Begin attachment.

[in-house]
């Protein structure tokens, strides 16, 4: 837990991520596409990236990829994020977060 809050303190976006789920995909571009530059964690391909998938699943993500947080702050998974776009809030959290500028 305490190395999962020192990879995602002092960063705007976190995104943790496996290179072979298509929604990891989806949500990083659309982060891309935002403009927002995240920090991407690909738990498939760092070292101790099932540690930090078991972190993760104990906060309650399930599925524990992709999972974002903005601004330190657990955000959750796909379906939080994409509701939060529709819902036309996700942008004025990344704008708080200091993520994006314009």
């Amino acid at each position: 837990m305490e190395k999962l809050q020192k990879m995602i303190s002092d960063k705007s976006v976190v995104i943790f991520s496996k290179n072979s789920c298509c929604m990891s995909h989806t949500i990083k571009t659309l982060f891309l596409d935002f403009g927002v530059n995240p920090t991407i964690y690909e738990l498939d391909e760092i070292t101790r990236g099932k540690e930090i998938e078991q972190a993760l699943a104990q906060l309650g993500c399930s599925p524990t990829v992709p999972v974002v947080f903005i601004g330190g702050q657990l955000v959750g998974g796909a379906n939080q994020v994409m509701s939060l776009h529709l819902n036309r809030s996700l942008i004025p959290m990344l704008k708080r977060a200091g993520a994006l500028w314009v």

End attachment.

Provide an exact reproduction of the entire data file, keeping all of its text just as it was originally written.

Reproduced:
[in-house]
């Protein structure tokens, strides 16, 4: 837990991520596409990236990829994020977060 809050303190976006789920995909571009530059964690391909998938699943993500947080702050998974776009809030959290500028 305490190395999962020192990879995602002092960063705007976190995104943790496996290179072979298509929604990891989806949500990083659309982060891309935002403009927002995240920090991407690909738990498939760092070292101790099932540690930090078991972190993760104990906060309650399930599925524990992709999972974002903005601004330190657990955000959750796909379906939080994409509701939060529709819902036309996700942008004025990344704008708080200091993520994006314009």
């Amino acid at each position: 837990m305490e190395k999962l809050q020192k990879m995602i303190s002092d960063k705007s976006v976190v995104i943790f991520s496996k290179n072979s789920c298509c929604m990891s995909h989806t949500i990083k571009t659309l982060f891309l596409d935002f403009g927002v530059n995240p920090t991407i964690y690909e738990l498939d391909e760092i070292t101790r990236g099932k540690e930090i998938e078991q972190a993760l699943a104990q906060l309650g993500c399930s599925p524990t990829v992709p999972v974002v947080f903005i601004g330190g702050q657990l955000v959750g998974g796909a379906n939080q994020v994409m509701s939060l776009h529709l819902n036309r809030s996700l942008i004025p959290m990344l704008k708080r977060a200091g993520a994006l500028w314009v």